18. Koeppel's book is not bad, but it's also not great. I think the premise and the detail were well formed and Koeppel made the book incredible approachable and readable (although I loed Kurlansky's "Salt," it was no where near as readable or digestible). However, there were a few problems. First, the book is poorly organized. It jumped from topic to topic, would focus in on Koeppel himself, and in the last 1/5 of the book was nothing but setting the agenda for how GMOs aren't bad. Although Koeppel [...]

    19. Entertaining history of the banana's checkered past. Banana's are the world's #1 most popular fruit (far outstripping apples), and even more notable because they are all genetically identical (today: the Cavandish, prior to 1950, the Gros Michael). It's quite remarkable that bananas are cheaper than apples, considering that bananas are a highly perishable fruit that only grows in tropical regions and has to be shipped in at great speed in refrigerated vessels.United Fruit and Standard Fruit (tod [...]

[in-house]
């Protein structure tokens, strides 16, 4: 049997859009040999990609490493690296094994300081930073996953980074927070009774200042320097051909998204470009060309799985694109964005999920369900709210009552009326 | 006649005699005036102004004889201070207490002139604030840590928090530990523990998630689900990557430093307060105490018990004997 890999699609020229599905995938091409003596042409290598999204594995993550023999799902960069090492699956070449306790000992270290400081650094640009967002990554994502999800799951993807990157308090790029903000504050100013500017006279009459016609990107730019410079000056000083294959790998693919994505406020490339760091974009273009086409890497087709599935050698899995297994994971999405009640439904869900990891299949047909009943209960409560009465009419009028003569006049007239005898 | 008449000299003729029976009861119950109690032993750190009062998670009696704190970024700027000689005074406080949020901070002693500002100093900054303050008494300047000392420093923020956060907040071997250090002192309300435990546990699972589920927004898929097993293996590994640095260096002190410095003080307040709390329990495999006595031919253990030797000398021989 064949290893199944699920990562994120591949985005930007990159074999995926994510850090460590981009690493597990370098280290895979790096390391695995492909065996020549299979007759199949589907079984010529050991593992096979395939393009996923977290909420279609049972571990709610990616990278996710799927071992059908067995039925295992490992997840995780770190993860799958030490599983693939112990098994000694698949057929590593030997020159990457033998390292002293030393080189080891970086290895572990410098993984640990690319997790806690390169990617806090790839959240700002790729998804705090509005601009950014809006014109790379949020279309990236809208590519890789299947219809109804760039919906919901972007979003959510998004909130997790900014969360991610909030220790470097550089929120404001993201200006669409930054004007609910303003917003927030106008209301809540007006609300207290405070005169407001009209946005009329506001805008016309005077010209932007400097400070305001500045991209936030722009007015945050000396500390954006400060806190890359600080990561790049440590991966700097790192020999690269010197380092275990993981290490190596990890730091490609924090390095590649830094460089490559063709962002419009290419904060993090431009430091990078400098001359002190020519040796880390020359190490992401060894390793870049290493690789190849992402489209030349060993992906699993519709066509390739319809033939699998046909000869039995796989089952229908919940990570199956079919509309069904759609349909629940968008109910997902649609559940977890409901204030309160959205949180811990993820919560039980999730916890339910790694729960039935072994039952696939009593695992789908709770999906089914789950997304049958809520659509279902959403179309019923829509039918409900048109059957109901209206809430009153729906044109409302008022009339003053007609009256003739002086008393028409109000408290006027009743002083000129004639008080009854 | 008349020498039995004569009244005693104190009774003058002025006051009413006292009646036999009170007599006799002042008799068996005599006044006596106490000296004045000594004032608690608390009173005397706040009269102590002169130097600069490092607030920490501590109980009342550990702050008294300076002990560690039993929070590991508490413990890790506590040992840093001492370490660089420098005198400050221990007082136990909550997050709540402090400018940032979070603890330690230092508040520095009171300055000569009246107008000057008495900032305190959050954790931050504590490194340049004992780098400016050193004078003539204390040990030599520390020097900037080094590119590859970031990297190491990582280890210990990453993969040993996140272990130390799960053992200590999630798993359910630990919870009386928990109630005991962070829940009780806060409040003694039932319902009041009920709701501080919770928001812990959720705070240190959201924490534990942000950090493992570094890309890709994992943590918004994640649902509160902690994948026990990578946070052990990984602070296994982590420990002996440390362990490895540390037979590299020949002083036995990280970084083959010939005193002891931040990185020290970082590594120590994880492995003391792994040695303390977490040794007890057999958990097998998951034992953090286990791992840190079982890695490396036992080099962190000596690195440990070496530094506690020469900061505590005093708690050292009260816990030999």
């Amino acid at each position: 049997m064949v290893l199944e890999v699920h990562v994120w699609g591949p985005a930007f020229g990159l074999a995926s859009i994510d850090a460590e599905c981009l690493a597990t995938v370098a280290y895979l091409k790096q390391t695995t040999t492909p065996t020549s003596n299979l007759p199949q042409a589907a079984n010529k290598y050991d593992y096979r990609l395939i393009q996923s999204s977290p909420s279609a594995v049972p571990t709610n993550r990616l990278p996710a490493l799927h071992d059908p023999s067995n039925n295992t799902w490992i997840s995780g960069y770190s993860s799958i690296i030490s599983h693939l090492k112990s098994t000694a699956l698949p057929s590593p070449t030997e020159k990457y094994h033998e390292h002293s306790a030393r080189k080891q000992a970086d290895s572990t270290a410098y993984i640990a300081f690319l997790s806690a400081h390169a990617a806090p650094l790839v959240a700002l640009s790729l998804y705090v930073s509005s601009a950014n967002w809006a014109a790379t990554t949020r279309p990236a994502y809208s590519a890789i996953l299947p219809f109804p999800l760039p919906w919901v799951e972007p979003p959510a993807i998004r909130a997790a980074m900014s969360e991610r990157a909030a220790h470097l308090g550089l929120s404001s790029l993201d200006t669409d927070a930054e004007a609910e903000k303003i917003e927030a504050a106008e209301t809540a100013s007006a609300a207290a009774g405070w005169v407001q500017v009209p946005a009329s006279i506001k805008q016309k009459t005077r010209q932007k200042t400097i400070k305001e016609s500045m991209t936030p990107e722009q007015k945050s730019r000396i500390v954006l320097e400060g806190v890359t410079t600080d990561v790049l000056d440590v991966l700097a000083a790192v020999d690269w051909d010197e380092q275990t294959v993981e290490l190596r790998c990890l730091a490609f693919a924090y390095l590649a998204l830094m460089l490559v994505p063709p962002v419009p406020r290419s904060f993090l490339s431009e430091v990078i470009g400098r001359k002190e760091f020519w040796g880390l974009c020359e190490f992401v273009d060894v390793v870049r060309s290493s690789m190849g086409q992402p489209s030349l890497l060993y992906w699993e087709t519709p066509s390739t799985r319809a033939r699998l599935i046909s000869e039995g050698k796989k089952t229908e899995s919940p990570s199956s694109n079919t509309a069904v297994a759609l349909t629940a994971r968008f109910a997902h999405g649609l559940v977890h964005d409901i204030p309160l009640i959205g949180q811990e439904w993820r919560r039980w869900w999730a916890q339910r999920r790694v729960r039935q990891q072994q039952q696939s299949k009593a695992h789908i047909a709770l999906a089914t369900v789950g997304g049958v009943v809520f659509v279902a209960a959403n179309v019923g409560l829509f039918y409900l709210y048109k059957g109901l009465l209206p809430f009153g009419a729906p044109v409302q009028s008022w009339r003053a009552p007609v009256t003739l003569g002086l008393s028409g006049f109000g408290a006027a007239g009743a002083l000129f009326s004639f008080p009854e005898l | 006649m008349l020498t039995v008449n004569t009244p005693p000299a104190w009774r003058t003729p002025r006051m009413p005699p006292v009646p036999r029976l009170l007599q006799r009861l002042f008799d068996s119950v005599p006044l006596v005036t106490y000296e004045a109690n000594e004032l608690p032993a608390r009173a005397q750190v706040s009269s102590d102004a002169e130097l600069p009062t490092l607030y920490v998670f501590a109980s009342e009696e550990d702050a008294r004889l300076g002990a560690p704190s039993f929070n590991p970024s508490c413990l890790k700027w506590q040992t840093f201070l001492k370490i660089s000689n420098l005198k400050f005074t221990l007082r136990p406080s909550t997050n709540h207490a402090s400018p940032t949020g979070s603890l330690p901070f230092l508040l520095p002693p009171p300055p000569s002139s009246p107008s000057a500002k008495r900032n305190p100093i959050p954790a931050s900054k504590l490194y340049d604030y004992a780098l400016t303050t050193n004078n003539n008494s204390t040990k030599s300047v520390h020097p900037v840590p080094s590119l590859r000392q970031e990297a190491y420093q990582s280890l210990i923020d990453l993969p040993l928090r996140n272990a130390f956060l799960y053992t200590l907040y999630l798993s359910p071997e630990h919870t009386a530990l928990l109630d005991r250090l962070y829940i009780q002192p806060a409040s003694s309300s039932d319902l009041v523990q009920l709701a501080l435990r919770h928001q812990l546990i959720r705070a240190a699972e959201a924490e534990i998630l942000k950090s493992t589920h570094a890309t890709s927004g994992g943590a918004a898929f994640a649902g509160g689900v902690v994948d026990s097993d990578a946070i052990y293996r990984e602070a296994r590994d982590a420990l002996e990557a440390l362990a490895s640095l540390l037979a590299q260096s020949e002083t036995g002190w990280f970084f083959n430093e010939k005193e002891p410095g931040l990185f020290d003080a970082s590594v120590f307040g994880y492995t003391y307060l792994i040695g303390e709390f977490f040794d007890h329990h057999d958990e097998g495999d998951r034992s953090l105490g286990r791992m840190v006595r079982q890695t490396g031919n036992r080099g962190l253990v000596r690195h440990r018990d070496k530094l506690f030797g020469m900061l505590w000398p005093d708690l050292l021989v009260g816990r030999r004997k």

20. This is a book about banana's. Just thought I would put that out there as I saw reviews by people that were upset that this book was about banana's. Guess they thought it was the latest Lee Child novel or perhaps a Harlequin romance novel (let your imagination run wild with that one). Being a father of four curtain climbers, and a large consumer of banana's, I found the book very interesting and easy to read. It was a lot of fun gathering strange facts about banana's (for instance the banana is [...]

    21. Basically, bananas run the world. Who knew? I liked that the author was willing to keep things interesting even at the cost of uneven chapter lengths and sudden transitions. If a banana-related topic was veering into boring territory, he was not afraid to move on.Good thing most banana-related topics are interesting! Also, I learned the following from this book, and I consider it to be the most mind-blowing fact I've learned from a book this year (at least):"The Philippines also grow several clo [...]